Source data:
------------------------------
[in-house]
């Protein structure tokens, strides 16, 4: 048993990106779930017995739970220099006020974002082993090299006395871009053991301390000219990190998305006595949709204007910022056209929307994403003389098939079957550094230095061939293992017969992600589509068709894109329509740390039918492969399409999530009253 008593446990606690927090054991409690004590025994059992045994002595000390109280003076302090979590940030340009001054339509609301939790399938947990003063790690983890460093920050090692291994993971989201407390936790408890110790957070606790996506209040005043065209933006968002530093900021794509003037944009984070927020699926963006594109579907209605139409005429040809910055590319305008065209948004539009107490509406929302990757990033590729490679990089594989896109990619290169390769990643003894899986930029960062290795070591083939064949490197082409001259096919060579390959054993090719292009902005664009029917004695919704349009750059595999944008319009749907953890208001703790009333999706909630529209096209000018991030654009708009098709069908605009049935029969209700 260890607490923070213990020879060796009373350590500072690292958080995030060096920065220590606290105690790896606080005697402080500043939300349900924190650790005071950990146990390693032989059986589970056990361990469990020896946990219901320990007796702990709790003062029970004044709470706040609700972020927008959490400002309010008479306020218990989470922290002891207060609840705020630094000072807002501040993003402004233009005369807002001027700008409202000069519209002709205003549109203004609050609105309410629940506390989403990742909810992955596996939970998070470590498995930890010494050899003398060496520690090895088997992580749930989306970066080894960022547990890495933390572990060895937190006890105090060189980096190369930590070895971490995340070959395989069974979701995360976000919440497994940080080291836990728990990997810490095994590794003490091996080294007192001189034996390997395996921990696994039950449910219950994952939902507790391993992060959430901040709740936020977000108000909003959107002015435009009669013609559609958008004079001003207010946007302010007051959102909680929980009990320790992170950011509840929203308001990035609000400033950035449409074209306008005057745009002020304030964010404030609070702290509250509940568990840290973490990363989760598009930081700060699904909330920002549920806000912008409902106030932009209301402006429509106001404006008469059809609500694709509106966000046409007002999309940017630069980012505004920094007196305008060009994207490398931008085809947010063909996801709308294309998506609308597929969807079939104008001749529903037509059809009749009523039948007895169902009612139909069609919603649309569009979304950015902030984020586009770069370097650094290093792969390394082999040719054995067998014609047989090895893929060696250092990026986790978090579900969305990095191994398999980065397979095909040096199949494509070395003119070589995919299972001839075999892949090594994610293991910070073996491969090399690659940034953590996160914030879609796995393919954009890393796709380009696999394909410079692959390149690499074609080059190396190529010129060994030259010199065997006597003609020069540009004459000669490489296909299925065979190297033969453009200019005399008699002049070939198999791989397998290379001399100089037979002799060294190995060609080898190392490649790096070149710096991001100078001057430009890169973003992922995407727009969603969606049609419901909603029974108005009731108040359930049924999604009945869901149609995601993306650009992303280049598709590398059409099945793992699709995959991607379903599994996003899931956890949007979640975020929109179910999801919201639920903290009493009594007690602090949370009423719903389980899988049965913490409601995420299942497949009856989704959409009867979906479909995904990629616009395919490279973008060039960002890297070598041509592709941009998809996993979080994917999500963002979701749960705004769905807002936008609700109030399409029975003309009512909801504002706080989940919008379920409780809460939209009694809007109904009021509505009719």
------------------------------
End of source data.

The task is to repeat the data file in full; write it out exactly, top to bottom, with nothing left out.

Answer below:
[in-house]
């Protein structure tokens, strides 16, 4: 048993990106779930017995739970220099006020974002082993090299006395871009053991301390000219990190998305006595949709204007910022056209929307994403003389098939079957550094230095061939293992017969992600589509068709894109329509740390039918492969399409999530009253 008593446990606690927090054991409690004590025994059992045994002595000390109280003076302090979590940030340009001054339509609301939790399938947990003063790690983890460093920050090692291994993971989201407390936790408890110790957070606790996506209040005043065209933006968002530093900021794509003037944009984070927020699926963006594109579907209605139409005429040809910055590319305008065209948004539009107490509406929302990757990033590729490679990089594989896109990619290169390769990643003894899986930029960062290795070591083939064949490197082409001259096919060579390959054993090719292009902005664009029917004695919704349009750059595999944008319009749907953890208001703790009333999706909630529209096209000018991030654009708009098709069908605009049935029969209700 260890607490923070213990020879060796009373350590500072690292958080995030060096920065220590606290105690790896606080005697402080500043939300349900924190650790005071950990146990390693032989059986589970056990361990469990020896946990219901320990007796702990709790003062029970004044709470706040609700972020927008959490400002309010008479306020218990989470922290002891207060609840705020630094000072807002501040993003402004233009005369807002001027700008409202000069519209002709205003549109203004609050609105309410629940506390989403990742909810992955596996939970998070470590498995930890010494050899003398060496520690090895088997992580749930989306970066080894960022547990890495933390572990060895937190006890105090060189980096190369930590070895971490995340070959395989069974979701995360976000919440497994940080080291836990728990990997810490095994590794003490091996080294007192001189034996390997395996921990696994039950449910219950994952939902507790391993992060959430901040709740936020977000108000909003959107002015435009009669013609559609958008004079001003207010946007302010007051959102909680929980009990320790992170950011509840929203308001990035609000400033950035449409074209306008005057745009002020304030964010404030609070702290509250509940568990840290973490990363989760598009930081700060699904909330920002549920806000912008409902106030932009209301402006429509106001404006008469059809609500694709509106966000046409007002999309940017630069980012505004920094007196305008060009994207490398931008085809947010063909996801709308294309998506609308597929969807079939104008001749529903037509059809009749009523039948007895169902009612139909069609919603649309569009979304950015902030984020586009770069370097650094290093792969390394082999040719054995067998014609047989090895893929060696250092990026986790978090579900969305990095191994398999980065397979095909040096199949494509070395003119070589995919299972001839075999892949090594994610293991910070073996491969090399690659940034953590996160914030879609796995393919954009890393796709380009696999394909410079692959390149690499074609080059190396190529010129060994030259010199065997006597003609020069540009004459000669490489296909299925065979190297033969453009200019005399008699002049070939198999791989397998290379001399100089037979002799060294190995060609080898190392490649790096070149710096991001100078001057430009890169973003992922995407727009969603969606049609419901909603029974108005009731108040359930049924999604009945869901149609995601993306650009992303280049598709590398059409099945793992699709995959991607379903599994996003899931956890949007979640975020929109179910999801919201639920903290009493009594007690602090949370009423719903389980899988049965913490409601995420299942497949009856989704959409009867979906479909995904990629616009395919490279973008060039960002890297070598041509592709941009998809996993979080994917999500963002979701749960705004769905807002936008609700109030399409029975003309009512909801504002706080989940919008379920409780809460939209009694809007109904009021509505009719």